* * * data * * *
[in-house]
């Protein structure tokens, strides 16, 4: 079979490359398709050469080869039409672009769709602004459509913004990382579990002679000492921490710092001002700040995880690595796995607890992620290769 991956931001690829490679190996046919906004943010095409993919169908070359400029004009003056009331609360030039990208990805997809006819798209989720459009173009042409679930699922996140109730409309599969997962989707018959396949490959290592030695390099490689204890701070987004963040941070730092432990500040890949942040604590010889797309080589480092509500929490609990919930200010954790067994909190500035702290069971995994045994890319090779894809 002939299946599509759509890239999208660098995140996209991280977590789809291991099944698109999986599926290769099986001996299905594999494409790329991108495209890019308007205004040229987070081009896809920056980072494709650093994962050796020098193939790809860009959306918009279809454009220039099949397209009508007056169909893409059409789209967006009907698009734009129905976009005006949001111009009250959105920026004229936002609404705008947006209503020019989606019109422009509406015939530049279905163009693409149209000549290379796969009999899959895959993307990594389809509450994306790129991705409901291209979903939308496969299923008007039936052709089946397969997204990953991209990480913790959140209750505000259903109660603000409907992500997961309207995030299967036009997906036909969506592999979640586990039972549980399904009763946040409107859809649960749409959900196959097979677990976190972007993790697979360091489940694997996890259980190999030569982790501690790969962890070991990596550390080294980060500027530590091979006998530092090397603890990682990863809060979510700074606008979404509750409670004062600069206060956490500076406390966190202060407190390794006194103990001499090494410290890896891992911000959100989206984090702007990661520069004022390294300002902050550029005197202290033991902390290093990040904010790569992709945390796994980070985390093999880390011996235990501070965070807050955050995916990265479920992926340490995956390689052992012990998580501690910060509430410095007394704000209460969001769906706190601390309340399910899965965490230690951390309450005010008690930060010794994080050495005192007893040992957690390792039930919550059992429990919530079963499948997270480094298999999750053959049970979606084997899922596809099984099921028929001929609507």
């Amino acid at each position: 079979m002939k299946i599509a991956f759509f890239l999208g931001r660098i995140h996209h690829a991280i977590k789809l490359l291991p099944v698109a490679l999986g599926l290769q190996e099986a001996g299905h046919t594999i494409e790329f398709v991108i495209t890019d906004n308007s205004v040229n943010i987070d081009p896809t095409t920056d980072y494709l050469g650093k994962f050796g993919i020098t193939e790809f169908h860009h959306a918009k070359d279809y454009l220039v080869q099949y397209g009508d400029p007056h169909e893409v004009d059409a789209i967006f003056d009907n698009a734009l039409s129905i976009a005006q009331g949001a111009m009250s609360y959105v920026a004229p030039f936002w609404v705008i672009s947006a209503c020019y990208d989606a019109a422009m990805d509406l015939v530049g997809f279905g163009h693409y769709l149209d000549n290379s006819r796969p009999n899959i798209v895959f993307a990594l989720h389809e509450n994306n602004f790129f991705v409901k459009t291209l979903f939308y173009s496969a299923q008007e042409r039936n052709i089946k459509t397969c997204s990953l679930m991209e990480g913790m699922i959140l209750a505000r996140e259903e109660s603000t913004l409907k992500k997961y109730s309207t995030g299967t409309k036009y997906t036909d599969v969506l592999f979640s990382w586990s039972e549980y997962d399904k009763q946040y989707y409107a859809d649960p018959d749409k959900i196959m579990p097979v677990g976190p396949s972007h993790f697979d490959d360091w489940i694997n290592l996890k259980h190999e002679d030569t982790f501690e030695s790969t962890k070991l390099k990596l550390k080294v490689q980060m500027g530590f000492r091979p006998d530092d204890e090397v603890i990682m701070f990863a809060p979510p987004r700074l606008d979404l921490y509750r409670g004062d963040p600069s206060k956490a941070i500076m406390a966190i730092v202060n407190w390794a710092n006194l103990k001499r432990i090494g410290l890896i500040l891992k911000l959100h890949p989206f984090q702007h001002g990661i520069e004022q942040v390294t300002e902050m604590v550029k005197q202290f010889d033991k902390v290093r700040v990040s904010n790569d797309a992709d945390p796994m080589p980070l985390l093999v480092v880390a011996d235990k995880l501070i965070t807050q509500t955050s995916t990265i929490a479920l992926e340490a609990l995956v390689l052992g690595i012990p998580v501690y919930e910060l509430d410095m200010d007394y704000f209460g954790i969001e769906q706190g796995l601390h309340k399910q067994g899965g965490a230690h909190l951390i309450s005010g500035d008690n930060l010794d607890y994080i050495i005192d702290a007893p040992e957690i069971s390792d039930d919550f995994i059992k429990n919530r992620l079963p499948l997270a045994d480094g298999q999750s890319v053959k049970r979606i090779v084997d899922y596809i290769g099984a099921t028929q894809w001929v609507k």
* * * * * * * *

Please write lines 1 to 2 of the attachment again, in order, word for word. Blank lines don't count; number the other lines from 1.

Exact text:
[in-house]
């Protein structure tokens, strides 16, 4: 079979490359398709050469080869039409672009769709602004459509913004990382579990002679000492921490710092001002700040995880690595796995607890992620290769 991956931001690829490679190996046919906004943010095409993919169908070359400029004009003056009331609360030039990208990805997809006819798209989720459009173009042409679930699922996140109730409309599969997962989707018959396949490959290592030695390099490689204890701070987004963040941070730092432990500040890949942040604590010889797309080589480092509500929490609990919930200010954790067994909190500035702290069971995994045994890319090779894809 002939299946599509759509890239999208660098995140996209991280977590789809291991099944698109999986599926290769099986001996299905594999494409790329991108495209890019308007205004040229987070081009896809920056980072494709650093994962050796020098193939790809860009959306918009279809454009220039099949397209009508007056169909893409059409789209967006009907698009734009129905976009005006949001111009009250959105920026004229936002609404705008947006209503020019989606019109422009509406015939530049279905163009693409149209000549290379796969009999899959895959993307990594389809509450994306790129991705409901291209979903939308496969299923008007039936052709089946397969997204990953991209990480913790959140209750505000259903109660603000409907992500997961309207995030299967036009997906036909969506592999979640586990039972549980399904009763946040409107859809649960749409959900196959097979677990976190972007993790697979360091489940694997996890259980190999030569982790501690790969962890070991990596550390080294980060500027530590091979006998530092090397603890990682990863809060979510700074606008979404509750409670004062600069206060956490500076406390966190202060407190390794006194103990001499090494410290890896891992911000959100989206984090702007990661520069004022390294300002902050550029005197202290033991902390290093990040904010790569992709945390796994980070985390093999880390011996235990501070965070807050955050995916990265479920992926340490995956390689052992012990998580501690910060509430410095007394704000209460969001769906706190601390309340399910899965965490230690951390309450005010008690930060010794994080050495005192007893040992957690390792039930919550059992429990919530079963499948997270480094298999999750053959049970979606084997899922596809099984099921028929001929609507």